Pioneering Latino and Latina leaders gathered at Cal State LA to discuss monumental events that helped shape the political landscape of California.
The discussion at the State Playhouse included leaders featured in the recently released book Power Shift: How Latinos in California Transformed Politics in America, written by Cal State LA alumnus George L. Pla and senior fellow at Loyola Marymount University’s Center for the Study of Los Angeles David R. Ayón.
Cal State LA President William A. Covino noted the close ties between some of the Power Shift leaders and the university; they are alumni of Cal State LA and their work began in communities served by the university.
“It is extremely fitting that we are hosting this event here at Cal State LA,” Covino told the audience.
In addition to Pla and Ayón, the March 20 discussion featured Cal State LA alumnus Richard Alatorre, a former assemblymember and Los Angeles City Council member; Cal State LA alumna Gloria Molina, a former assemblymember, Los Angeles City Council member and Los Angeles County Supervisor; Los Angeles City Councilmember Gil Cedillo; and Richard Polanco, former assemblymember and California Senate Majority Leader.
Raphael J. Sonenshein, executive director of the Pat Brown Institute for Public Affairs at Cal State LA, moderated the talk and began by celebrating and saluting the commitment of the panelists.
“From Boyle Heights to East L.A. and beyond, they have shaped and reshaped this world to help communities become empowered and in the process have changed California—for which we acknowledge and thank you,” Sonenshein said. “They have taken a great risk to jump into the political arena—don’t underestimate that risk.”
The panelists then shared wide-ranging accounts of the struggle for social justice and political representation and the resilience necessary to succeed.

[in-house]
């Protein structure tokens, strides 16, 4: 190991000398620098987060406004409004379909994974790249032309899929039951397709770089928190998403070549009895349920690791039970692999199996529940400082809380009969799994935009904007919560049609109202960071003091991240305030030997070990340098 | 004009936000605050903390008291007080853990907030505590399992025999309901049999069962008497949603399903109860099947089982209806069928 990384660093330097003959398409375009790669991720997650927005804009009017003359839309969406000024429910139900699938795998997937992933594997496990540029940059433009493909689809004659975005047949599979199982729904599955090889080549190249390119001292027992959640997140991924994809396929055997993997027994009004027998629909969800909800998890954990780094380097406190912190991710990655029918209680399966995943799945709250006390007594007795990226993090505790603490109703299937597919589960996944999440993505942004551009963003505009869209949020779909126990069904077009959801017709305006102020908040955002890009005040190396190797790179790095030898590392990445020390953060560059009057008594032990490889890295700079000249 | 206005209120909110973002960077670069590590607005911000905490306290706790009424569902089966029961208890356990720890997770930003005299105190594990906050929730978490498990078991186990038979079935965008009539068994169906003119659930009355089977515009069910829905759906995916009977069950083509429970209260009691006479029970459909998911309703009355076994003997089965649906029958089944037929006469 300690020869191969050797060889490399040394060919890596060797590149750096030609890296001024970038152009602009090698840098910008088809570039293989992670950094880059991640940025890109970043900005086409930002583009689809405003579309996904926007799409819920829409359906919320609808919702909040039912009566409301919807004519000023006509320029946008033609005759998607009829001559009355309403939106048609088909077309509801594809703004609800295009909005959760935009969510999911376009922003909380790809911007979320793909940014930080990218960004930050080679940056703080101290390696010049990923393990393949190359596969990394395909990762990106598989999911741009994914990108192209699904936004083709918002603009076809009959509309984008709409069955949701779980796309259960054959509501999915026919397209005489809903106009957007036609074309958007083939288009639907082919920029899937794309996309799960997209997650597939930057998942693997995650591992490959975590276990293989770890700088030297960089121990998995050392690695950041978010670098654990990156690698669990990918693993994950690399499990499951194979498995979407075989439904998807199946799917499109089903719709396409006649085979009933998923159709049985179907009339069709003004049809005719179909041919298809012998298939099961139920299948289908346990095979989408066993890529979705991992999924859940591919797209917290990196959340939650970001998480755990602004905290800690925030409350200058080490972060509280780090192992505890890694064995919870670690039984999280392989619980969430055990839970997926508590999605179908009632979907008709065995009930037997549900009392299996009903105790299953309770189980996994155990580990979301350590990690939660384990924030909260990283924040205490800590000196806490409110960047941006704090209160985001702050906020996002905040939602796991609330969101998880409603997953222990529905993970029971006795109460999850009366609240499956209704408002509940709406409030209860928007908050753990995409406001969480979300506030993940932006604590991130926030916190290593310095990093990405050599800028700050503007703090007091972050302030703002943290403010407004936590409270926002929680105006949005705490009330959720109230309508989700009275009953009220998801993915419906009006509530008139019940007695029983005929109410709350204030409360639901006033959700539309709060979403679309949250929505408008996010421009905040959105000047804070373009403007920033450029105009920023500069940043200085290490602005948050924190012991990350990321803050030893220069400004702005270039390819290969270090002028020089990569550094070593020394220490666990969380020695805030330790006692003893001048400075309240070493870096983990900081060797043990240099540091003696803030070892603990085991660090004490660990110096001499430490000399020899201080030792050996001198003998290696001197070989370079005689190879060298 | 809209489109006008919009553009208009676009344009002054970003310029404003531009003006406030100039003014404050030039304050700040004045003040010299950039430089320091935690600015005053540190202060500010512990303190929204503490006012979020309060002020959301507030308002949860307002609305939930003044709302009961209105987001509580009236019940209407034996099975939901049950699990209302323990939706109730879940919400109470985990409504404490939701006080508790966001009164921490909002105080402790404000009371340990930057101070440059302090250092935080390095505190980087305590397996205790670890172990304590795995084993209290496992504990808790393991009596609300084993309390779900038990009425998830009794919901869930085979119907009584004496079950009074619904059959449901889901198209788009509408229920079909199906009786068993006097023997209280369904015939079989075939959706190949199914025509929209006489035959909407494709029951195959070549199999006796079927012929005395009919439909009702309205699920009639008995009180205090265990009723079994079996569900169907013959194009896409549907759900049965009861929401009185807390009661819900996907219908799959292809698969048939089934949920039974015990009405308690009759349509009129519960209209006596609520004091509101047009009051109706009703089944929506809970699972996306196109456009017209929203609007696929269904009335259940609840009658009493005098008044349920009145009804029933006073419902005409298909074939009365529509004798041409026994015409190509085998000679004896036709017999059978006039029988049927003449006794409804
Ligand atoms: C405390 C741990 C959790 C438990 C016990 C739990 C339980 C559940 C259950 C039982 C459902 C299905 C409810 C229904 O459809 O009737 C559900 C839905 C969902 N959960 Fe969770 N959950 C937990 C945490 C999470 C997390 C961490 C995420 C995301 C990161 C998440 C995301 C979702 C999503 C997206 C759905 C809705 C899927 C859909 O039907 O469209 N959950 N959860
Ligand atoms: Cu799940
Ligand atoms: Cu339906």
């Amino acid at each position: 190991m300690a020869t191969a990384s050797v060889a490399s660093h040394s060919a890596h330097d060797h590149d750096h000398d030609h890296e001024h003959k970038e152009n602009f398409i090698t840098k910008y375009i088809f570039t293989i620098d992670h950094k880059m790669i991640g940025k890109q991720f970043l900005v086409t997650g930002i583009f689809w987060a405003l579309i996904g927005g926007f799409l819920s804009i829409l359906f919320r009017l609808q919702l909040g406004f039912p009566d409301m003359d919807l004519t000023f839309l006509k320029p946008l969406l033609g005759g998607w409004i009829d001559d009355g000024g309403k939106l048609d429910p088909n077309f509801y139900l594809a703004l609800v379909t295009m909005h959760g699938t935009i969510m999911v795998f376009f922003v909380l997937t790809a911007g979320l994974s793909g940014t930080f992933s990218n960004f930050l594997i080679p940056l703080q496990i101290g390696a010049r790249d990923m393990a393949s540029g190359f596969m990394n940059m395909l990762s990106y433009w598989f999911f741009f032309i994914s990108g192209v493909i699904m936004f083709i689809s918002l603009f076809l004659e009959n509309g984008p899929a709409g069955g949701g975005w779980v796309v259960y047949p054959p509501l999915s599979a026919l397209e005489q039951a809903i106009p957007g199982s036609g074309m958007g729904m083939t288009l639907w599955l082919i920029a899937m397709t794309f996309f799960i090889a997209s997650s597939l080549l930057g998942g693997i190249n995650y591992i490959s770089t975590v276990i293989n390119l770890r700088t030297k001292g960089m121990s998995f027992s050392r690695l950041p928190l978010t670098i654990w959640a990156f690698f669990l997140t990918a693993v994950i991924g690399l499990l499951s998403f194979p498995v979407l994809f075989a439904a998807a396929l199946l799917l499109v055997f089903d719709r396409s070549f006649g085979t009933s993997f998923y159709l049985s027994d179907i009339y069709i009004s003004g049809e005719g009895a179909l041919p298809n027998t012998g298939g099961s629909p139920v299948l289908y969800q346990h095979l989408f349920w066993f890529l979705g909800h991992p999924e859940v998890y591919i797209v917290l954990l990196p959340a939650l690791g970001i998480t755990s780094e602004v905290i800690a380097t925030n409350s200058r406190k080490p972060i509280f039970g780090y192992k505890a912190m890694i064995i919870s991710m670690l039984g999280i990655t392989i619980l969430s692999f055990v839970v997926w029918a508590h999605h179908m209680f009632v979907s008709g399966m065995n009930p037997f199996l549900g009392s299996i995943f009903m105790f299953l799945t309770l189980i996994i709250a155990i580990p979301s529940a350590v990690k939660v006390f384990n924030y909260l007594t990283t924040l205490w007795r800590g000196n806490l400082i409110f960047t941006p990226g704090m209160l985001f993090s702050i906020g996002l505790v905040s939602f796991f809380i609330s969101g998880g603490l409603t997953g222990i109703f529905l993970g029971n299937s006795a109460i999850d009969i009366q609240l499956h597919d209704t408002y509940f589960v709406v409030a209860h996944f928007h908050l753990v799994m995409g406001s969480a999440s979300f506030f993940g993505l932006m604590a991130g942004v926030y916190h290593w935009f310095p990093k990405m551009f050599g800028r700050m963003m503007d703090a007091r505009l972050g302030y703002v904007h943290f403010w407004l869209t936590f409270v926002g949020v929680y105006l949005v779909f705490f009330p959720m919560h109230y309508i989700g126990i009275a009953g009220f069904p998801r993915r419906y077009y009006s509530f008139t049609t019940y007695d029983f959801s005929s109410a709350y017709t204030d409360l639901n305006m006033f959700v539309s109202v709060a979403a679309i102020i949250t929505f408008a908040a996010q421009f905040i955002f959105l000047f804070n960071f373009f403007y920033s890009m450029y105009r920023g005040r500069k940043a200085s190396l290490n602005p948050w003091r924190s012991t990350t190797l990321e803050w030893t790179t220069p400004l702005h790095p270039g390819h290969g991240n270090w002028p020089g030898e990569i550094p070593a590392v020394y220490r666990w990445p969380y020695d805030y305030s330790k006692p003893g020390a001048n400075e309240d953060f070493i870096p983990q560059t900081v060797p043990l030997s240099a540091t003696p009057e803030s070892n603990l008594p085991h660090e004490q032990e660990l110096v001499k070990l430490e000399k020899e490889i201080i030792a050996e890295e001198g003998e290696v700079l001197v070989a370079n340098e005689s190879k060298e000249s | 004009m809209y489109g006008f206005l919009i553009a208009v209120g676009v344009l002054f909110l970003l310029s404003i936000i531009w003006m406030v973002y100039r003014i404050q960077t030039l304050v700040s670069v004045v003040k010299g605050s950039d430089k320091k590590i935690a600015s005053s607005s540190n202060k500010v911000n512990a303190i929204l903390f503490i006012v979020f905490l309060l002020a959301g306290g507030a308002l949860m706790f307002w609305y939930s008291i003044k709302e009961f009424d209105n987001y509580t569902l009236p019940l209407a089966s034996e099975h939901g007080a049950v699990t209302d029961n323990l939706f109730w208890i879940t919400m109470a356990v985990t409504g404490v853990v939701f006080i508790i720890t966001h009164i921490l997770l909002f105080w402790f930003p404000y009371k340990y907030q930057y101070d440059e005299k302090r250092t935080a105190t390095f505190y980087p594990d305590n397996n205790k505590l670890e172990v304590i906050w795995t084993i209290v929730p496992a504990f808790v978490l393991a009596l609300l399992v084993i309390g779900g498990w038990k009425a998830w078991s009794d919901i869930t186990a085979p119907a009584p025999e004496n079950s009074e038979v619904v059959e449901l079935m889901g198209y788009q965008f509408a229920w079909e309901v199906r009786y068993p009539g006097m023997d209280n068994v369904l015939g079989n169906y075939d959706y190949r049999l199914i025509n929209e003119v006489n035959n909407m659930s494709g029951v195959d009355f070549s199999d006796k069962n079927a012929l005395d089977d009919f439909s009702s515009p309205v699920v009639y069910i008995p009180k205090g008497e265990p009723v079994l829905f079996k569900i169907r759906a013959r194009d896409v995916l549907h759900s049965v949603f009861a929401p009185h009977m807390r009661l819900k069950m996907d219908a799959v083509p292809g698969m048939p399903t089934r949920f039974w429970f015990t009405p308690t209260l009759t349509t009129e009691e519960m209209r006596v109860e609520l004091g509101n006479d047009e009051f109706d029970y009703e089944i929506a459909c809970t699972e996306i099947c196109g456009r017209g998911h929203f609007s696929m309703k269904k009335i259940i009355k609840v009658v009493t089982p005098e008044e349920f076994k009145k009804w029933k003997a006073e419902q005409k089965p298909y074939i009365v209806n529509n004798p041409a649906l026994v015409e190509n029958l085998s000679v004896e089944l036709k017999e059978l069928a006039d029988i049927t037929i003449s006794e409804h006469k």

“Resilience is an important part of who we are as a community,” Molina told the gathering.
Power Shift offers an insightful analysis of the rise of political power in the Latino community by examining the careers of 10 pioneering Latino and Latina leaders. The historical struggle for Latino political representation began in the Eastside neighborhoods served by Cal State LA.
The book recounts the groundbreaking 1949 election of Edward R. Roybal to the Los Angeles City Council. Supported by a broad coalition, Roybal was the first Latino to sit on the City Council in the 20th century and later served for three decades as a distinguished member of the U.S. House of Representatives.
“It didn’t exist when they started out,” Ayón said in his opening remarks. “There was no Latino politics. Ed Roybal was the first. They had to learn by doing. There’s an expression in Spanish: se hace el camino caminando. You make the road yourself by walking.”
Roybal’s daughter Lucille Roybal-Allard is now a member of the House of Representatives and a Cal State LA alumna.
Power Shift details the election of Alatorre to the Assembly in 1973. His political prowess helped him become one of the most influential elected officials in California. The book explains how Alatorre helped mastermind redistricting efforts that opened the door for a generation of Latino elected officials.
“Nothing is given,” Alatorre said. “Unfortunately we have to go after it and take it.”
The book also chronicles Molina’s impressive political career. She was elected to the Assembly in 1982, becoming the first Latina in the California Legislature. She was also the first Latina to serve on the Los Angeles City Council and Los Angeles County Board of Supervisors.
Pla is founder and CEO of the Cordoba Corporation, a nationally recognized engineering, program and construction management firm currently celebrating its 36th year in business. He is a recipient of Cal State LA’s Presidential Medallion and the Joe Shapiro Humanitarian Award.
Pla said he and Ayón wrote Power Shift to counter erroneous perceptions of the millions of Latinos in the U.S. who “in 2019 remain invisible, or marginalized, stereotyped, even demonized” and to increase awareness of political history.
“It occurred to David and me that many people don’t know who these warriors are,” he said of the leaders featured in the book. “They don’t know the contributions they’ve made to our society.”
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